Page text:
The above photo is circa 1958

Top Row – Left to Right H. Waggoner, D. Unger, W.M. Kessler, Sheriff Floyd Spitler, C. Houser, E. Smith, F. Ball
Middle Left – Top to Bottom S. Henn, L.E. Hapner, R.E. Stevenson
Middle Right – Top to Bottom L.F. Kitson, E. Gitts, D.E. Fosdick
Bottom Row – Left to Right W.E. Sweet, D.E. Groves, F.C. Stephen, K.S. House, B. Hobbs, M.D. Mowery

Photo from left to right Jan Spitler, Charles Bud Leinbach, Larry Howell, Sheriff John Stover

This photo shows the scene of a reportedly fatal crash that occurred on US 127 in the area of what today is the Preble County Landfill. The man standing on the left is Sheriff John Stover. The man on the right is unidentified and is apparently handcuffed. It is not known if the man caused the wreck or just happened to be with Sheriff Stover at the time of the crash. Sheriff Stover routinely took inmates from the jail with him while on patrol either as a reward for good behavior or to obtain information from them concerning other incidents that occurred in the county at the time. The tow truck in the back ground belonged to B & F Garage which is currently located on Wayne Ave. in the City of Eaton and still services the patrol cars the Sheriff’s Office uses today.


From left to right Bill Kittle, Paul Plaugher Sr., Mark Lindloff, Wayne Simpson, Ron Hayes, Dane Brierly, Bob Davis, Bud Leinbach and Sheriff Jan Spitler. The photo is taken at the Preble County Fairgrounds and the photo shows the office standing in front of 1973 Plymouth Patrol Cars.

First Row left to right: Larry Swihart, Tom Hayes, Sharon Spitler, Nan Markley, Bonnie Mowen, Julia Withrow, Bev Spitler, Jone Simpson, Linda Cross, Vicky McGinness, Mary Leinbach, Wayne Simpson, Bobby Lee, Mike Hartzler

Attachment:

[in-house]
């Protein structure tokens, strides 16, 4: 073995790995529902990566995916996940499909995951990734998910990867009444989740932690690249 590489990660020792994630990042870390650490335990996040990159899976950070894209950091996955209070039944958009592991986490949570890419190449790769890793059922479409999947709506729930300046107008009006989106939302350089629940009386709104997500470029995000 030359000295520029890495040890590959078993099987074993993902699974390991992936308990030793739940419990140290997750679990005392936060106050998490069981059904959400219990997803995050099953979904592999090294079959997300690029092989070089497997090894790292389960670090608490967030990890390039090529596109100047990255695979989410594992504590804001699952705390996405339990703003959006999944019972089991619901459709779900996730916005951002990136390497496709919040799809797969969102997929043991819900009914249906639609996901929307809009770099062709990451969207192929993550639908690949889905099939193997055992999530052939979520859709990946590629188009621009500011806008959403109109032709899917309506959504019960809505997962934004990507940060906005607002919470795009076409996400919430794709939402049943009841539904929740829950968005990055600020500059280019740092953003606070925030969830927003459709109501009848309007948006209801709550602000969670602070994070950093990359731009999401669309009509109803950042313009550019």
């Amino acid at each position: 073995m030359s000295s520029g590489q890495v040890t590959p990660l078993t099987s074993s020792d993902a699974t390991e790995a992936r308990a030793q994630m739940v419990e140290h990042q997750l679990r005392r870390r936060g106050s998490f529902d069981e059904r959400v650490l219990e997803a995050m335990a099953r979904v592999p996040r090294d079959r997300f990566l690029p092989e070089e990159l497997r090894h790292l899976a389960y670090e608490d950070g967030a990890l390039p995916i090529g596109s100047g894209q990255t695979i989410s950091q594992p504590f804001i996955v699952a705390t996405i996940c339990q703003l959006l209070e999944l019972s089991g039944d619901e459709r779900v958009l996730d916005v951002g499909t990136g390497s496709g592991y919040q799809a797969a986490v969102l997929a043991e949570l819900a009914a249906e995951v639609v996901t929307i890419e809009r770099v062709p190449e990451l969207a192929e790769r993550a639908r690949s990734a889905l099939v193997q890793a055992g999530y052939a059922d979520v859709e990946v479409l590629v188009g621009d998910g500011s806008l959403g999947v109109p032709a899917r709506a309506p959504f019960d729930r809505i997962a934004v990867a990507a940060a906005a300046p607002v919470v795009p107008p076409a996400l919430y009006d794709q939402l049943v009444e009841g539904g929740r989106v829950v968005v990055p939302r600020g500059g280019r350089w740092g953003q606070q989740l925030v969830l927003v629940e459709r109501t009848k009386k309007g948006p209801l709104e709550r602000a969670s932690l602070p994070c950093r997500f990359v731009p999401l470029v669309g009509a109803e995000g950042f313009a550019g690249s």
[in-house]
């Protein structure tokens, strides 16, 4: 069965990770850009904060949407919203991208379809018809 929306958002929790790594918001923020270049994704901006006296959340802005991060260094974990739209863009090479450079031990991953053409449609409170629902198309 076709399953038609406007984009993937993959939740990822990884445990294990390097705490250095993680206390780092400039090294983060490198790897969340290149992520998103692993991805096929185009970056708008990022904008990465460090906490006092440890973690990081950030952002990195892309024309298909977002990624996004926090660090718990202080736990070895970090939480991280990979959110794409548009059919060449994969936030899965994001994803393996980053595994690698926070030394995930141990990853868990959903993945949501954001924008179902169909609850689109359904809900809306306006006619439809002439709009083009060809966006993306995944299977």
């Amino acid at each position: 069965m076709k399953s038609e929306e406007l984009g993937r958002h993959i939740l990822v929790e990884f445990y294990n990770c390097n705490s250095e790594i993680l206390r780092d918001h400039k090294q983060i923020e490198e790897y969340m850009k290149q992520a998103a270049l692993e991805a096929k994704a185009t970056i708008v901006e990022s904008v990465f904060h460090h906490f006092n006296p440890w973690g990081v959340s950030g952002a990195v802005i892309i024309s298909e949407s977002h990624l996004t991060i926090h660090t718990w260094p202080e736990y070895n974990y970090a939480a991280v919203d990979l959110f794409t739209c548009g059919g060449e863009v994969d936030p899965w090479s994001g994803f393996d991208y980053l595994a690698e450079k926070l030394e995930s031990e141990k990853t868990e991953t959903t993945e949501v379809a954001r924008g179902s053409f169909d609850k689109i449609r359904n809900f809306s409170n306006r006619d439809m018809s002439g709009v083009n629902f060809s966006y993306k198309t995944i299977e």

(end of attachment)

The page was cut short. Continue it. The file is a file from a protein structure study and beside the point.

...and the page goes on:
Second Row left to right: Mikel Wellman, Athel Suman, Terry Snowden, Thomas Doran, Paul Plaugher Sr., Bill Kittle, Sheriff Jan Spitler, Bud Linebaugh, Al Toney, Kenny House, Bob Wysong, Jim Callaway, Chris Brower
Third Row left to right: Steve Pheanis, Dan Cross, Dane Brierly, Dave Lindloff, John Snyder, Dan Filburn, Bruce HawleyGHHa, Bill Dillman, Bud Young, John Leinbach, Tim Miller
Fourth Row left to right: Raymond Spence, Frank Ford, unknown, , Gene Broderick, Jerry Dearth, Bill Sweet Sr. Darrell Cottrell, Vic Stamper, Joe Wright, Marvin Mowen, George Petitt Jr.

This Photo dates to around 1978 though the exact year is unknown. The photograph is taken in front of the courthouse steps and shows John and Mary Leinbach. Mr. and Mrs. Leinbach were the last people to live in the Sheriff’s Residence on the fourth floor next to the jail. Mrs. Leinbach was the Jail Matron. Mr. and Mrs. Leinbach are also the parents of Bud Leinbach.

The current Sheriff’s Office and Jail for Preble County The Building opened officially in 1994 and houses 75 prisoners.

PCSO Departmental 1999